“Over the next four weeks, I will become happier and reduce my anxiety by improving my work/life balance. I will do this by turning down overtime and creating a leisure plan for every evening and weekend.”
S: This is a specific statement – you clearly define what you should do to become happier and reduce anxiety.
M: Every evening or weekend spent without doing extra work is a step towards becoming a happier person.
A: This is an achievable goal, requiring only that you plan your leisure time better.
R: This goal is relevant for any mentee wishing to improve their quality of life and become happier.
T: This goal will be completed in four weeks.
9. Become a Better Mentor
“Over the next two weeks, I will become a better mentor by learning to help my mentees identify bottlenecks in achieving their objectives and set the right goals. I will do this by spending one hour every evening studying the SMART goal framework. This will help me obtain more positive reviews and advance my career.”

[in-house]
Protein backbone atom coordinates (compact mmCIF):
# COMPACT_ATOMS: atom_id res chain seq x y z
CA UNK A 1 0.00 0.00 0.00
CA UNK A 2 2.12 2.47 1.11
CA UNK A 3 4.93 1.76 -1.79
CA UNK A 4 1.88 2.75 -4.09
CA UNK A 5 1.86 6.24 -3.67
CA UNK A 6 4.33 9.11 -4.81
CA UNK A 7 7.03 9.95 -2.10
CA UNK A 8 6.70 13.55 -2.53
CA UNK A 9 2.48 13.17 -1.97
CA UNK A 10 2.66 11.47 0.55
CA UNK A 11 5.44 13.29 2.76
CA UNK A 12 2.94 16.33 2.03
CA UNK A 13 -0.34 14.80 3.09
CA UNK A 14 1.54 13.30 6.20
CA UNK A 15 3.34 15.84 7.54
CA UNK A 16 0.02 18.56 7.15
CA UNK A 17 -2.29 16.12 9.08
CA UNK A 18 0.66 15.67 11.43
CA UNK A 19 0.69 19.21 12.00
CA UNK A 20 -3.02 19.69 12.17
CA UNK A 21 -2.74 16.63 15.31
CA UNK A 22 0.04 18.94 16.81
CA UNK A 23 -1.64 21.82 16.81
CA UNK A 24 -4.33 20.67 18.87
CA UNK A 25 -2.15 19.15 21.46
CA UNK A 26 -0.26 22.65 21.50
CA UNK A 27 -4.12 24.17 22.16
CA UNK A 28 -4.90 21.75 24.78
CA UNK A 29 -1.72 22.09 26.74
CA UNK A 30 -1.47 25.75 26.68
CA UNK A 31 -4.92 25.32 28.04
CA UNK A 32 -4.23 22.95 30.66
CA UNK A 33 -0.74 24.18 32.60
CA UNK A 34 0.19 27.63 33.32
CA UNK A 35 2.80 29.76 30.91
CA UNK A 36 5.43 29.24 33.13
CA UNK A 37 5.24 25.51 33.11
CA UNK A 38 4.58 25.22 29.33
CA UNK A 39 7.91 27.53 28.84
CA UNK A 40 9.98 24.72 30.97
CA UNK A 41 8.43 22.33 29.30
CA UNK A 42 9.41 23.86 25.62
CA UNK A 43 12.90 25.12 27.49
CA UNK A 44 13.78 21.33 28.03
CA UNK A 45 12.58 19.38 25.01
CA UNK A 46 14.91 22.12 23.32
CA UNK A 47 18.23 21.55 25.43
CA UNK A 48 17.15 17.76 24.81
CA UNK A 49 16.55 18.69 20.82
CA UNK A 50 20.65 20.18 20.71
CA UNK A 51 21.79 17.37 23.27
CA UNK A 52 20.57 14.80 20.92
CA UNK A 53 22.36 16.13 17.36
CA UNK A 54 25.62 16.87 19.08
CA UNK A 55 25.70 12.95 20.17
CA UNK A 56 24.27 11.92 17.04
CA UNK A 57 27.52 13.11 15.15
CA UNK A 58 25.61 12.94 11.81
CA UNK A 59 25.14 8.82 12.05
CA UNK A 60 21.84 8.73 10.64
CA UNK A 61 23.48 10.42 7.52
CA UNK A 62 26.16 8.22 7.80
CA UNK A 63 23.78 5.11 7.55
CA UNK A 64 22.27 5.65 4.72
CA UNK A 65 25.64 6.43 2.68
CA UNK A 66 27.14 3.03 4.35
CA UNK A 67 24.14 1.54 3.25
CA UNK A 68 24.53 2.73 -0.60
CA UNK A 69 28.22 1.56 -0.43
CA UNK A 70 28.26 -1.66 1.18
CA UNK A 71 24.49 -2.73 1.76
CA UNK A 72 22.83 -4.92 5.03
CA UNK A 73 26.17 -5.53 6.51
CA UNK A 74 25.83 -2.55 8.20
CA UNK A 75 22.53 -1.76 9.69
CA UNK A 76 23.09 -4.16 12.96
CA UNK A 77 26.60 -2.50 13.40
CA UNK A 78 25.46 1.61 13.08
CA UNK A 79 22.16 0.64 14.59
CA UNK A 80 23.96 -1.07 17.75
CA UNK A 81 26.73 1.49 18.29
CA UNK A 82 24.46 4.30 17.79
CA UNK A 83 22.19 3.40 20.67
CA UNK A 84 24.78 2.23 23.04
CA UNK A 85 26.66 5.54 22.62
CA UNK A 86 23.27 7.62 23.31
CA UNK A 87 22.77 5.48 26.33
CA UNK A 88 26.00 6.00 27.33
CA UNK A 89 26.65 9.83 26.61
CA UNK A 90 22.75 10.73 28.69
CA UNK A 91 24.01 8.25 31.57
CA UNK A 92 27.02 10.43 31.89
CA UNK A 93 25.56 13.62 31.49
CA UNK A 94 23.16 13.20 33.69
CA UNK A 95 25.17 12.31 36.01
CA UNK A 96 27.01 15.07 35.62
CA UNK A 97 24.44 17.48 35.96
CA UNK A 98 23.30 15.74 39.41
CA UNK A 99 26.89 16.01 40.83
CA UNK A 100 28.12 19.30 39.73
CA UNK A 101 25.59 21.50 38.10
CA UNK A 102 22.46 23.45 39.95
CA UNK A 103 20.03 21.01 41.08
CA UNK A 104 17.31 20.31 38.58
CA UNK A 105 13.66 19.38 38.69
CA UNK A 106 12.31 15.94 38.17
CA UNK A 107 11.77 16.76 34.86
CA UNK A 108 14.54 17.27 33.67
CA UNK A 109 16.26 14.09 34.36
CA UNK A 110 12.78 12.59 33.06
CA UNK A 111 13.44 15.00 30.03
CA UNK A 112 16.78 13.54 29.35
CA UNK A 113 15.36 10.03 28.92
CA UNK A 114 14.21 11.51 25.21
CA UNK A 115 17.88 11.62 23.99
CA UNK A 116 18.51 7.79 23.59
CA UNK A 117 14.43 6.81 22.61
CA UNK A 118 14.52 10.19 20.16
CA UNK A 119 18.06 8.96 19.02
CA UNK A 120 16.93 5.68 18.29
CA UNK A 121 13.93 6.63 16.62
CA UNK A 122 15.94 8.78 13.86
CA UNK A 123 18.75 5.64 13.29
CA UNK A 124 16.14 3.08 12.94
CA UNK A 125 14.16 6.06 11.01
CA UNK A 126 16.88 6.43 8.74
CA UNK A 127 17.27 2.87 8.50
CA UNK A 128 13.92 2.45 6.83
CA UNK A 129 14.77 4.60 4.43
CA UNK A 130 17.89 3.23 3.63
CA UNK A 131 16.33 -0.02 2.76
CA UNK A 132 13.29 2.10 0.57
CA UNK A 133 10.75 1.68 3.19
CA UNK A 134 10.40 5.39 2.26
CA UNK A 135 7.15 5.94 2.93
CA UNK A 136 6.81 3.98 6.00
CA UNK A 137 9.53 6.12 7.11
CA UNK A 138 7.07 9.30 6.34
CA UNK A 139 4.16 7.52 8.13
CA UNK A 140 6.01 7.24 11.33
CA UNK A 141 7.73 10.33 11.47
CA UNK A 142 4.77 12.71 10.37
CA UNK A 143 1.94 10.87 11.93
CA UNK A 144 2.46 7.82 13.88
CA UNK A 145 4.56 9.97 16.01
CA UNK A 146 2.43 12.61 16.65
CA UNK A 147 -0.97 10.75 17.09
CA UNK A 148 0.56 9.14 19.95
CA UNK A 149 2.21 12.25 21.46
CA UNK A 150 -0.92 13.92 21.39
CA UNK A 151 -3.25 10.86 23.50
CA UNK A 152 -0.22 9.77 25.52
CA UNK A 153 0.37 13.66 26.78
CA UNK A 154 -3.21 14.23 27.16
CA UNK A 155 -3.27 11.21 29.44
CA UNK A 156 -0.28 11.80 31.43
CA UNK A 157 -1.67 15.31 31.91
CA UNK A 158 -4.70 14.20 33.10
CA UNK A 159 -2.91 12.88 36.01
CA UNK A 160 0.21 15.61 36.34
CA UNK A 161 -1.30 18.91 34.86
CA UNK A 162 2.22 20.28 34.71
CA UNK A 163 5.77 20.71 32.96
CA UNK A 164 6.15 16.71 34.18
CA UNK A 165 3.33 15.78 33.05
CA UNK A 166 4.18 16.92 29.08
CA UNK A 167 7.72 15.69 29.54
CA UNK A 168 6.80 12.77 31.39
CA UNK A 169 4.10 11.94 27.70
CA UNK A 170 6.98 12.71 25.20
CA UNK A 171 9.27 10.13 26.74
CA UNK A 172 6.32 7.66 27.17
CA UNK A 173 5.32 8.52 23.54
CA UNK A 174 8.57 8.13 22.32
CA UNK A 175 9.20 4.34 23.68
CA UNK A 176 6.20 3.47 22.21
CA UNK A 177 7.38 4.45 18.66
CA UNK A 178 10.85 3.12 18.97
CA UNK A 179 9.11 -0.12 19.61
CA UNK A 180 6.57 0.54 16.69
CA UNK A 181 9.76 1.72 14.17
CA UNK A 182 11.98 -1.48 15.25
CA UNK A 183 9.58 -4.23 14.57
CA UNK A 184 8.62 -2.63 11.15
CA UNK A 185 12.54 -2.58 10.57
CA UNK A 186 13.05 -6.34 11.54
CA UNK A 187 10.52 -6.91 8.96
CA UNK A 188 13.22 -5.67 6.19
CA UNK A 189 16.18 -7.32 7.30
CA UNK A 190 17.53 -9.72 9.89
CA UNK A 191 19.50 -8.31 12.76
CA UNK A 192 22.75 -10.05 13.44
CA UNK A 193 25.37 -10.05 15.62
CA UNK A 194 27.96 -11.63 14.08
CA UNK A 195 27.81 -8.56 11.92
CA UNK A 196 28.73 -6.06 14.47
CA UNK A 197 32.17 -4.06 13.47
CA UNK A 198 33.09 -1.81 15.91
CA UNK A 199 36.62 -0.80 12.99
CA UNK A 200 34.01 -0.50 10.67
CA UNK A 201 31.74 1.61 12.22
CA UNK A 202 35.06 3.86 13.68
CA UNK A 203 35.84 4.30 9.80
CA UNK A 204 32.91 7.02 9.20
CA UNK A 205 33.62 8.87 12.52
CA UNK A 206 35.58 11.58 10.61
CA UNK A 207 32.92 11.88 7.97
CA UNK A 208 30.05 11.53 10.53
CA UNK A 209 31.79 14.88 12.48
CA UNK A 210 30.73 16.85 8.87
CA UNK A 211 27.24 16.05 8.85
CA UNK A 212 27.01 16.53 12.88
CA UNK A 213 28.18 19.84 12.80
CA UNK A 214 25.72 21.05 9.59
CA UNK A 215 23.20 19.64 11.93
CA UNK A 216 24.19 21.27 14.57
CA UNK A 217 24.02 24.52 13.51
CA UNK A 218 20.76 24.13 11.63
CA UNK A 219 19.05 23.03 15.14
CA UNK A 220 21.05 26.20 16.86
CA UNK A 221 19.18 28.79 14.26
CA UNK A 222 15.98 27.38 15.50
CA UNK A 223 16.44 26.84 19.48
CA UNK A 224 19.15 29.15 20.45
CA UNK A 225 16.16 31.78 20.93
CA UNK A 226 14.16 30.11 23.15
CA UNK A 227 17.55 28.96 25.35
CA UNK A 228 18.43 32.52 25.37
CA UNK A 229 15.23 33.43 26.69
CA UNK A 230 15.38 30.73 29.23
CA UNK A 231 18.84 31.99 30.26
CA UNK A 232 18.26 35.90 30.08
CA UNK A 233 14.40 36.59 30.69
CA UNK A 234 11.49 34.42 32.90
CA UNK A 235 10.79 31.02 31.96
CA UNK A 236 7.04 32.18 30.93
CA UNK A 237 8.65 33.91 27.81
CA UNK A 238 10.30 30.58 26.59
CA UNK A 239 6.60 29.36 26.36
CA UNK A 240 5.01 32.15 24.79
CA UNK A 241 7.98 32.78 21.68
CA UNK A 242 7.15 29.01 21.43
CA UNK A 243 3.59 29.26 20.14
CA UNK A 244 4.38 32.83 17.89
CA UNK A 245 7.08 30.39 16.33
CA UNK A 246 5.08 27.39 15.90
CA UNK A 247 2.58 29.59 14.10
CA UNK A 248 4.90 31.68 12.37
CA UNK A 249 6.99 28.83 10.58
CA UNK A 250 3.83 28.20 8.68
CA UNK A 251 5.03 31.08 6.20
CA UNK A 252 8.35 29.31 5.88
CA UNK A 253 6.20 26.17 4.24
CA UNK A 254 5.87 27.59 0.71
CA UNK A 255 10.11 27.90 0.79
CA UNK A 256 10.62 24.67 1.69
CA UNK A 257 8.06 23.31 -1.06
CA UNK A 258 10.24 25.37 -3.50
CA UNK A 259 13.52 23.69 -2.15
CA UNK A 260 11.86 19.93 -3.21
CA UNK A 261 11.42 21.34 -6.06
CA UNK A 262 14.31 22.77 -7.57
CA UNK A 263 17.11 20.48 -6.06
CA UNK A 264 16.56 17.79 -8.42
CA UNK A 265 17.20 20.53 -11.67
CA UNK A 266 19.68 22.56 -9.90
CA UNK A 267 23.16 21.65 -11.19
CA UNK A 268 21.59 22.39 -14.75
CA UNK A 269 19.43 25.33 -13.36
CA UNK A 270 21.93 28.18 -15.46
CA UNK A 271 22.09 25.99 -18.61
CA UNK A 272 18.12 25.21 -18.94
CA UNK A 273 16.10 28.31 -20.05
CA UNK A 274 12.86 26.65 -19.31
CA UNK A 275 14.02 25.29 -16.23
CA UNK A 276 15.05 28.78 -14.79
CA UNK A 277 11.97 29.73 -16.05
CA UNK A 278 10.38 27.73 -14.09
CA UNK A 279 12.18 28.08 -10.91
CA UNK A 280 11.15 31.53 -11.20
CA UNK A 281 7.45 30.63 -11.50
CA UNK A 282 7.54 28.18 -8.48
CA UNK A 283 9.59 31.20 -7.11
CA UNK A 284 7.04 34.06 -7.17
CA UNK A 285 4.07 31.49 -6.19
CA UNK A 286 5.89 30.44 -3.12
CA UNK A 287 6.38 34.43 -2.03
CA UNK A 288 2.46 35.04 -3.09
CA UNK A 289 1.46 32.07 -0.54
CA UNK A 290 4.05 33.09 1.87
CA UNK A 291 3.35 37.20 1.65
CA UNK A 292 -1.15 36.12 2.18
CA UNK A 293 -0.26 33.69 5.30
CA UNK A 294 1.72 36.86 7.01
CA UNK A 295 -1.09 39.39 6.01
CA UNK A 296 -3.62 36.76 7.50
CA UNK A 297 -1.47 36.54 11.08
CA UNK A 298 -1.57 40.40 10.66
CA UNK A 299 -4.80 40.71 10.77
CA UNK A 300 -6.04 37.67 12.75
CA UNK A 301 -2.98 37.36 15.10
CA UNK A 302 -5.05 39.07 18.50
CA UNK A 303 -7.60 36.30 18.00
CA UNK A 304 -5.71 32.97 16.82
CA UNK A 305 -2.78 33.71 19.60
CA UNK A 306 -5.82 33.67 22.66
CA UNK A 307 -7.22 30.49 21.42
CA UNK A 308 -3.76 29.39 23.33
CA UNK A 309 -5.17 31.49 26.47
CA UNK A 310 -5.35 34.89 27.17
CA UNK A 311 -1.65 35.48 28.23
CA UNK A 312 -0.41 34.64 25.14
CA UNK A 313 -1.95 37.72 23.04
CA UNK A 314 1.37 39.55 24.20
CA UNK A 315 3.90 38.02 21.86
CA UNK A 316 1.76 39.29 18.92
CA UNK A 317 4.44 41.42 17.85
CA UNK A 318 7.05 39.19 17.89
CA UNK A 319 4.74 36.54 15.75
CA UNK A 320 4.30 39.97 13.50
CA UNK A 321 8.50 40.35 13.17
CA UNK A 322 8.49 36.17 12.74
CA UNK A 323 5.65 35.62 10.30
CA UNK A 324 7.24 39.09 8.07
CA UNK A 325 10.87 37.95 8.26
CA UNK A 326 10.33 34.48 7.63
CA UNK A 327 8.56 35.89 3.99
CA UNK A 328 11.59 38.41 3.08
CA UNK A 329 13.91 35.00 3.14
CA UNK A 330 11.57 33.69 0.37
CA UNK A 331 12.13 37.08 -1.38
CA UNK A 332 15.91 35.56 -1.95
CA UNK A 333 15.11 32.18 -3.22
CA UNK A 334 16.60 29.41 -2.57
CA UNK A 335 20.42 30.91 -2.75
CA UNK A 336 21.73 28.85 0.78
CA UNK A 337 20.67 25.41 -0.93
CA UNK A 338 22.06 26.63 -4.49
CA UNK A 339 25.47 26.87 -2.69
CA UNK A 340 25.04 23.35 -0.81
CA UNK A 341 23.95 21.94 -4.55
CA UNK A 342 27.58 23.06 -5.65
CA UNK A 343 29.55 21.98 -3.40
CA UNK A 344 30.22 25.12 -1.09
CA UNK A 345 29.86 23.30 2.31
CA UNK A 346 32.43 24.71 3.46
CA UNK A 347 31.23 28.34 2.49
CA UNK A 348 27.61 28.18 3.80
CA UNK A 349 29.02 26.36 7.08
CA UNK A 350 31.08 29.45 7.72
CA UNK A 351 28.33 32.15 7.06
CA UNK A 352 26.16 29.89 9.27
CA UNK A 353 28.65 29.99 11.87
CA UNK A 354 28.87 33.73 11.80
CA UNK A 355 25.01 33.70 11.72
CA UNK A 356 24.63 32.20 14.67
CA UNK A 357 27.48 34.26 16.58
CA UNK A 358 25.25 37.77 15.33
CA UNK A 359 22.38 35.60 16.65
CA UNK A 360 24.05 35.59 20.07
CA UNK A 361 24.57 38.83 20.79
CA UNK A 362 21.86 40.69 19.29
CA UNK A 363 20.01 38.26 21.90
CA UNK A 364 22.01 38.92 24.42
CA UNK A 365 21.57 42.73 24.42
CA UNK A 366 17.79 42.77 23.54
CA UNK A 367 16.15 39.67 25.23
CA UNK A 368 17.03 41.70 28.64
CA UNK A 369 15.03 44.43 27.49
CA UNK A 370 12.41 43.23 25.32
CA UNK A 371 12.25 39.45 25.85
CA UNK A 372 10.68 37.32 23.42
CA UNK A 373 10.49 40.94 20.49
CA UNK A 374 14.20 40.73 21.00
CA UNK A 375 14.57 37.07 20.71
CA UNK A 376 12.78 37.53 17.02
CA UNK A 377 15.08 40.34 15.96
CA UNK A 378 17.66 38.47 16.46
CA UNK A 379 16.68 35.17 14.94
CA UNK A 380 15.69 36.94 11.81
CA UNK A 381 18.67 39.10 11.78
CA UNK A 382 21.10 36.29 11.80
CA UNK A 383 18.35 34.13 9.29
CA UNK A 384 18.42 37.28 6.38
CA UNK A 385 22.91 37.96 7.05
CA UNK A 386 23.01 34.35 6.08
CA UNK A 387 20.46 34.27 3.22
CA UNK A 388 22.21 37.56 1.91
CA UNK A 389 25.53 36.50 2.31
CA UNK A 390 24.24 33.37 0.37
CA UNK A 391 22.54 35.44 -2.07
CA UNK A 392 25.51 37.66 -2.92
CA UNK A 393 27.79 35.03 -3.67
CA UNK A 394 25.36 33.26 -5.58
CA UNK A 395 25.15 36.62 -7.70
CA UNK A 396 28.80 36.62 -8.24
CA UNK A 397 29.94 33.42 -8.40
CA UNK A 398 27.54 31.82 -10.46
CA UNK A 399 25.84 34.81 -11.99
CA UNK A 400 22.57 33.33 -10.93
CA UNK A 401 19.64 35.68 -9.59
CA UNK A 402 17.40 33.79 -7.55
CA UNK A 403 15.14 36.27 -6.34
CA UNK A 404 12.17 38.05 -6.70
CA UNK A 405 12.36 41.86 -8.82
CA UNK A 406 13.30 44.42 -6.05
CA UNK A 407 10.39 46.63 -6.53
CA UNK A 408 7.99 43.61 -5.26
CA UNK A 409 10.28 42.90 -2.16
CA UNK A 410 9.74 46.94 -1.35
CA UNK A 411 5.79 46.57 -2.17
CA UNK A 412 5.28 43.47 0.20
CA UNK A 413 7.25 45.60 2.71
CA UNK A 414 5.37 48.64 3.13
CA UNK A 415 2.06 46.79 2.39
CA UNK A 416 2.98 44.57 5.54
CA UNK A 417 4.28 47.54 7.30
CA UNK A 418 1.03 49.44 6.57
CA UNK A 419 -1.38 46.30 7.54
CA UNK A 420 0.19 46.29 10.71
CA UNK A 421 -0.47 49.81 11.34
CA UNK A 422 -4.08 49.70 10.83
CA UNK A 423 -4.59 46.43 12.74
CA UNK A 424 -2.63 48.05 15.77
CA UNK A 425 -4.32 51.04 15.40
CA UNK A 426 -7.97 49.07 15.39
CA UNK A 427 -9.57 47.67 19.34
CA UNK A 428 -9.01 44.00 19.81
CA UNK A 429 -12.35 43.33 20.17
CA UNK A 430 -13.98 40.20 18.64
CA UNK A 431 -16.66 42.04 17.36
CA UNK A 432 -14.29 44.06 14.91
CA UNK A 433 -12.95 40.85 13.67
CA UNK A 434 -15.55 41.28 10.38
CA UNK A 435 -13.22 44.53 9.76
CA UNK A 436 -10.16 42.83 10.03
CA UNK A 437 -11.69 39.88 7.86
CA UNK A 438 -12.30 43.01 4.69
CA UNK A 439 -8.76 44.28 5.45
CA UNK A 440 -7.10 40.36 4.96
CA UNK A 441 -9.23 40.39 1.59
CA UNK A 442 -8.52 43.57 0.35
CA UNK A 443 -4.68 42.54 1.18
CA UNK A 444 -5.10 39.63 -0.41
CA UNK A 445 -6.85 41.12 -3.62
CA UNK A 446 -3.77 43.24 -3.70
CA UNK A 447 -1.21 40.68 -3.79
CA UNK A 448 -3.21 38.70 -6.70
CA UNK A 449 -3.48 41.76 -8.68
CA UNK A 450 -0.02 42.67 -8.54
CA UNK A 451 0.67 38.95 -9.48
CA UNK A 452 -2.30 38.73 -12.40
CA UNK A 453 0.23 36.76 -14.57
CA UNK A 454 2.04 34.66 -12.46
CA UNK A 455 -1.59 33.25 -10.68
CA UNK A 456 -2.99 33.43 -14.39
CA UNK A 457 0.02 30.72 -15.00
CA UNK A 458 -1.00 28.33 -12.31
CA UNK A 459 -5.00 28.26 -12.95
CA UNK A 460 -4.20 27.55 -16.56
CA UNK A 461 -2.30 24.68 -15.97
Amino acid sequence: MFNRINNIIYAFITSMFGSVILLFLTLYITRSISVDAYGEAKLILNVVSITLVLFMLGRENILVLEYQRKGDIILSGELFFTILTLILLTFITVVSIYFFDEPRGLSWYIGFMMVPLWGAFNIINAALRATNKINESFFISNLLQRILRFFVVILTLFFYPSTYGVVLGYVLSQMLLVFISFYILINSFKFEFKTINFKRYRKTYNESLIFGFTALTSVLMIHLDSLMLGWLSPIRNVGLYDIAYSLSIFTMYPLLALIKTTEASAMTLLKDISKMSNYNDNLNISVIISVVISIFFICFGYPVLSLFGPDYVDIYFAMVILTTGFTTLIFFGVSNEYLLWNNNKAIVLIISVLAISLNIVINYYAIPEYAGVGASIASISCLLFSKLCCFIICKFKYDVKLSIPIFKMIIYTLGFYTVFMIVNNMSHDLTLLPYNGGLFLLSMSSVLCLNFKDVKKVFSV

S: This is a specific statement – you define how you’re planning to become a better mentor and why you want to do that.
M: Each hour spent studying is a step towards completing your goal.
A: This is an achievable goal, taking just one hour each day to complete.
R: This goal is relevant to your main objective of becoming a better mentor and progressing your career.
T: This goal will be completed in two weeks.
Final Thoughts on SMART Goals for Mentoring
Now you should have a clear understanding of how to set SMART goals. Mentoring isn’t straightforward without a plan, but once you get everything on paper, your far-away objectives start to seem much closer.
If you’re a mentor and would like to help your mentees set their goals the right way, consider checking our SMART goal worksheet templates.
And if you want more SMART goal ideas and examples, be sure to check out these blog posts:
- 7 SMART Goals Examples for Improving Your Networking Skills
- 8 SMART Goals Examples for Building More Confidence
- 7 Internship SMART Goals Examples to Set
Finally, if you want to take your goal-setting efforts to the next level, check out this FREE printable worksheet and a step-by-step process that will help you set effective SMART goals.